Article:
One of the (many) oddities about being a pastor is having Sunday, a day off for many people, as a work day. That means I watch much less football than I used to, don’t take Sunday afternoon naps, and usually find myself interested in a tasty beverage that celebrates fine grains, roasted malts, and bitter hops to close out the day. This past Sunday was one such day.
A colleague was in town from the frozen tundra of the Midwest and after our church service on Sunday, we headed over to Tres Hermanas for some refreshment. Being a native Californian, he lamented the lack of fresh Mexican food in his current location of Michigan. While I had been to the Tres Hermanas in Midtown but not the newish branch here in Davis, I was excited for an excuse to try it out, and suggested we head there. I was even more excited to peer across the bar and notice some things on tap I hadn’t tried yet.
Mexico isn’t exactly known as a haven of microbrewing ingenuity, yet Tres Hermanas had a few offerings they labeled as “microbrew” on their menu. Most of the beer imported from Mexico is pilsner, so when I saw a couple of ales on tap, I was intruigued. One which caught my eye was the Chupacabra Ale. The menu referred to it as “amber in color, very hoppy.” Any time a write up labels a beer “very hoppy” I usually order it to be snarky and say how over-stated the description was. Not exactly gracious, I know. But the end of the work week leaves many of us feeling sassy…right?
The menu was correct about the amber color, but it was darker and more cloudy than I was assuming – almost brown. The first sniff wasn’t as fruity as I expected either, and neither was the first taste. I certainly wouldn’t label it as “very hoppy” because beer snobs will scoff as such a notion. To label a beer as “very hoppy” means it better blow me away because there are breweries out there (Dogfish Head, Founders, Lagunitas, Bear Republic) that truly do have beers that are hopped intensely. While this beer wasn’t what I would consider “very hoppy” it did have a hop bitterness to it that made the write up a fair warning for those who don’t like hoppy beers. Maybe I should have read the menu that way – like my foodie friends who scoff when a menu labels something “spicy” and they pretend it is the blandest thing they have ever tasted.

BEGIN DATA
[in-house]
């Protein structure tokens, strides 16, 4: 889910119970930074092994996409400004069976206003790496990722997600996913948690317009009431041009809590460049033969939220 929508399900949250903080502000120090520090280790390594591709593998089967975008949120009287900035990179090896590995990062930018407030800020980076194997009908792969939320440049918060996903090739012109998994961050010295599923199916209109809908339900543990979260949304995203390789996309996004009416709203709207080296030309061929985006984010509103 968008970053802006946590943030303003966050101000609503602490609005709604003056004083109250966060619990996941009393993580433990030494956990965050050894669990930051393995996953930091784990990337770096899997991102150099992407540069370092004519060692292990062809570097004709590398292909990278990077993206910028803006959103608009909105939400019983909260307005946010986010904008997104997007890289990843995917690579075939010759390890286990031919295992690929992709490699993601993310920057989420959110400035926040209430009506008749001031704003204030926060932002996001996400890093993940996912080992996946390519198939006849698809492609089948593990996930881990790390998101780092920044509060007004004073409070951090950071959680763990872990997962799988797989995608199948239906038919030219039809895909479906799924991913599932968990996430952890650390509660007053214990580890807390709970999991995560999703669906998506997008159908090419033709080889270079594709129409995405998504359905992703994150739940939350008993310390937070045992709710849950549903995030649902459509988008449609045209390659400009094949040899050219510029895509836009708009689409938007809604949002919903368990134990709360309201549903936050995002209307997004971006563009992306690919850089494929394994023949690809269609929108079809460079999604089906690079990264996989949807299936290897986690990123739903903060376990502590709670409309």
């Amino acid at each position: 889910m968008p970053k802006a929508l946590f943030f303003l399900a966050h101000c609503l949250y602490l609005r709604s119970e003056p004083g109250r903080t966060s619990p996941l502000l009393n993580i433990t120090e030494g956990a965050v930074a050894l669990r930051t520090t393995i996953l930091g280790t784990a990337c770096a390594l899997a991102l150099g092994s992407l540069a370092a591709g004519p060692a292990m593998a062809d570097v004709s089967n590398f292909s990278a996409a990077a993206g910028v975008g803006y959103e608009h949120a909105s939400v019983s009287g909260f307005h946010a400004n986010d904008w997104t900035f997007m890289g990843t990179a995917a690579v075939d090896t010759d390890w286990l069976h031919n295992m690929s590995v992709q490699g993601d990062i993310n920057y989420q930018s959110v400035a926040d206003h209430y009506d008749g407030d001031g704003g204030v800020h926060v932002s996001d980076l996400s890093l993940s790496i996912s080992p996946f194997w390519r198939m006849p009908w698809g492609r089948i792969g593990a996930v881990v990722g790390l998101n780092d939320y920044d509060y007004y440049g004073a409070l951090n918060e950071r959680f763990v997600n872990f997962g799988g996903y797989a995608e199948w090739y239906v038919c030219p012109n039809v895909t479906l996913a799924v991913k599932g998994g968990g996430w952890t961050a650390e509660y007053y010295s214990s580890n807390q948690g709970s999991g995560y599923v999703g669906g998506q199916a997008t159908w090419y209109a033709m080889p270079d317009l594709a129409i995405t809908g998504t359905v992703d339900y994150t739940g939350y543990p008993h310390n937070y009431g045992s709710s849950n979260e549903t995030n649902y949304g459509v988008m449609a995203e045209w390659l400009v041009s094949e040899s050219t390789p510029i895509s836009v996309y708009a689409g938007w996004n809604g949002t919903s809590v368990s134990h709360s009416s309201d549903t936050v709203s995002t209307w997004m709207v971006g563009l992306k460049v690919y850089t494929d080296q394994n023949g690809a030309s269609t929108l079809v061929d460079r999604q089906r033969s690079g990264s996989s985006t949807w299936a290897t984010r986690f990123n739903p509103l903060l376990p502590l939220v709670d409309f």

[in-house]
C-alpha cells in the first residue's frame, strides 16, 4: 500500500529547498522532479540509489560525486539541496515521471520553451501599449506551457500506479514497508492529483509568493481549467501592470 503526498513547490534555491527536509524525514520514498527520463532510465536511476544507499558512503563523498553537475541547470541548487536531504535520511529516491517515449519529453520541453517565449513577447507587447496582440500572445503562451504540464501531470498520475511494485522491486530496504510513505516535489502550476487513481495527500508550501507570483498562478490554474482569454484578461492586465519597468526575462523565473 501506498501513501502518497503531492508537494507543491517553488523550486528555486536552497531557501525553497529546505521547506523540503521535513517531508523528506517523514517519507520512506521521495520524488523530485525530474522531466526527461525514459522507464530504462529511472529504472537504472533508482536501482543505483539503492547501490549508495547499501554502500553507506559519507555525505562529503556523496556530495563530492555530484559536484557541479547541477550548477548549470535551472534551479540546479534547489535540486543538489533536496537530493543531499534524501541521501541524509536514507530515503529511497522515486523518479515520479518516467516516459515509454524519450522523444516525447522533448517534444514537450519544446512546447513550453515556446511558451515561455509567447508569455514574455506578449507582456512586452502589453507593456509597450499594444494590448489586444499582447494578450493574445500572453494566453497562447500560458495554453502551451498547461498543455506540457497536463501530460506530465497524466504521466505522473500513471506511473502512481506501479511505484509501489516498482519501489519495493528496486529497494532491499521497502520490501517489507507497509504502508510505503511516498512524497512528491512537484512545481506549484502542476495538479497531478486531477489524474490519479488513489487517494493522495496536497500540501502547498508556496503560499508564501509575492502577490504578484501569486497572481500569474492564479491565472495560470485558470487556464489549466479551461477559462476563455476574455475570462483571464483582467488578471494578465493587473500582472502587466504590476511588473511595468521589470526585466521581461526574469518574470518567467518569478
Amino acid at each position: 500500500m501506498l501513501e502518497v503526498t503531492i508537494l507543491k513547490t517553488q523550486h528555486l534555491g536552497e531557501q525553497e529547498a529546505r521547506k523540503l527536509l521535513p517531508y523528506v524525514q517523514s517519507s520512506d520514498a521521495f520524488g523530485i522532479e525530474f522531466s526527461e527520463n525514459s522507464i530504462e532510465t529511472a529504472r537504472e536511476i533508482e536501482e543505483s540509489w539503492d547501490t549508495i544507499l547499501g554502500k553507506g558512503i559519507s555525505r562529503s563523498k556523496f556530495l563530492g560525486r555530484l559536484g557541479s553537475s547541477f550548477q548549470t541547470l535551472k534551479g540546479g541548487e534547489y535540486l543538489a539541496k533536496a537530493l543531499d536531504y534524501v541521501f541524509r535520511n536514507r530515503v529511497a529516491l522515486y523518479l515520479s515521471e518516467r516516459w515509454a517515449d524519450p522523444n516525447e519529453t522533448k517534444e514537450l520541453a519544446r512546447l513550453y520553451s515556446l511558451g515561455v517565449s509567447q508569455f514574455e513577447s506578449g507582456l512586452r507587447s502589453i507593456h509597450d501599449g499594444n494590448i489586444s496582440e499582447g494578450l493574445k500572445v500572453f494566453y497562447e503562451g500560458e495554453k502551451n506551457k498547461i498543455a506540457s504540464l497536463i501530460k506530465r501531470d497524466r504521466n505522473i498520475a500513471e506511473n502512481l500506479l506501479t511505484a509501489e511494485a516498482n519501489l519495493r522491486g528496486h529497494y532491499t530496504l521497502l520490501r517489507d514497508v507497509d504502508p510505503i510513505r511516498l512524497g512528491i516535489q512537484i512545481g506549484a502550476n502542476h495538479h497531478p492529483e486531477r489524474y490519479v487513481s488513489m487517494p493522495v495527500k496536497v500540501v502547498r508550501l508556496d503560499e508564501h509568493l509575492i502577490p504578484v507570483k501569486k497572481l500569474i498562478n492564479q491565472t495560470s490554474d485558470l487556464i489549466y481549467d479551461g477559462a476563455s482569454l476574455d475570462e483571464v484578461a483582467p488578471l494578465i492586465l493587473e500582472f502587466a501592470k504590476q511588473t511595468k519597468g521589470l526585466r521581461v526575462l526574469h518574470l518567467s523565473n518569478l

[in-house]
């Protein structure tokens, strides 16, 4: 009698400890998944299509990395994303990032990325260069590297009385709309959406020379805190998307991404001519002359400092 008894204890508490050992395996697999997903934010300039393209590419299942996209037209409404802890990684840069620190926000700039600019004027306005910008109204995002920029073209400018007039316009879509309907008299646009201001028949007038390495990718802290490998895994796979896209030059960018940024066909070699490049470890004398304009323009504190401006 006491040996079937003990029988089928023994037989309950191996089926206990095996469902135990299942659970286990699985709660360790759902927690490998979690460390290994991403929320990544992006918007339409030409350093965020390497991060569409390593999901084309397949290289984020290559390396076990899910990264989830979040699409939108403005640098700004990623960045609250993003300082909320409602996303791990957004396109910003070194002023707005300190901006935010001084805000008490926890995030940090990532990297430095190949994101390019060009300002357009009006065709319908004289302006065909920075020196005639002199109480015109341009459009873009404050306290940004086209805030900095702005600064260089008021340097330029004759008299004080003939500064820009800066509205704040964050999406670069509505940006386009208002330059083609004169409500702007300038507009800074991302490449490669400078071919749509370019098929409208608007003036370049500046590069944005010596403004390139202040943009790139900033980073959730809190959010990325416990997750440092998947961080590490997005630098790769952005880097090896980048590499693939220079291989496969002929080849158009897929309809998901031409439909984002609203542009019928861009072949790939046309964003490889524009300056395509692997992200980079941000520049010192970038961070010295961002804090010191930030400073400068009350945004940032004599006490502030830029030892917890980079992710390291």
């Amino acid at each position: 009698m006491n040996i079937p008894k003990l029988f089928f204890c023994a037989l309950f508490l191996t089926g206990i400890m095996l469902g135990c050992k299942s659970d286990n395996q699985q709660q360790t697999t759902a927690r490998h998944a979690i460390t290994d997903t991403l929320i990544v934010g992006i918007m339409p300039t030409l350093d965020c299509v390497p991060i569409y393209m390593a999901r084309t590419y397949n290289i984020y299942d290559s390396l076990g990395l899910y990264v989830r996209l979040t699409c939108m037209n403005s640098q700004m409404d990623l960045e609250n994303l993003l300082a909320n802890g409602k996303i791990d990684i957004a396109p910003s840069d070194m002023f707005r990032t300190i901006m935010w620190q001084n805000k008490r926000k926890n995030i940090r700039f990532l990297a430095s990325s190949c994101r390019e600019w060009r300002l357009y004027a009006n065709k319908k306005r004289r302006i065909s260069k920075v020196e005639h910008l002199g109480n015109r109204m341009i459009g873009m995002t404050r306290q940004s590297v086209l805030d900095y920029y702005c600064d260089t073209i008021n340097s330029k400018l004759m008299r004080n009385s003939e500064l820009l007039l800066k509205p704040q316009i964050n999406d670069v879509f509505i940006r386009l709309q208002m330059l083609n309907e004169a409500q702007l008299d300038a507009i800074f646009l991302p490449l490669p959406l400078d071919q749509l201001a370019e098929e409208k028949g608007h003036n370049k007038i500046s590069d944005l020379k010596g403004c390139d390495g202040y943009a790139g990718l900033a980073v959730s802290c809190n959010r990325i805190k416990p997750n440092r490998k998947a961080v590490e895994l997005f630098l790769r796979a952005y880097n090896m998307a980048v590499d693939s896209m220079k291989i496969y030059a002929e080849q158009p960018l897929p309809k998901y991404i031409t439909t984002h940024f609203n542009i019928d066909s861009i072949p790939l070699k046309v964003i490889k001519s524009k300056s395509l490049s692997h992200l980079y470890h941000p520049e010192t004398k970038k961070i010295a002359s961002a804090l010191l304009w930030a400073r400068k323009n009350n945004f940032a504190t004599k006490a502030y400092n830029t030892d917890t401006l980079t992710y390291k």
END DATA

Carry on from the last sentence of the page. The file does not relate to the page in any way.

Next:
The beer was fresh and lacked the metallic taste many ambers seem to finish with these days. I only tried it from the tap, and I’m guessing this beer would be less intriguing from a can or bottle. It was smooth drinking and seemed to alternate between tasting like a brown ale or more like an amber ale. Maybe that was what they were shooting for because for me, it came out somewhere in the middle. It had a slightly sugary taste, not entirely sweet, but definitely helped to balance out the strong malts that were a bit uncharacteristic of an ale of this ilk. Like I mentioned, the hops were subdued and seemed to function primarily to keep the malts from running away with this beer. In other words, the beer is a bit hard to categorize, and doesn’t fit into a tidy beer definition. Sort of like my Sundays, I suppose.
Maybe it was because it was Sunday evening, maybe it was because I was tired, maybe it was because the food was fresh and tasty, but in spite of my snarky “this isn’t very hoppy” initial response, I enjoyed the beer. I wouldn’t run back to Tres Heramanas just for this beer itself, but I would recommend trying it the next time you are ordering lunch or dinner. It was unique and was tasty enough to hold court with the rest of the food I was consuming.
If you find yourself at the end of your work week needing a fresh meal with an interesting beer, look no further than the Chupacabra Ale on tap at Tres Hermanas.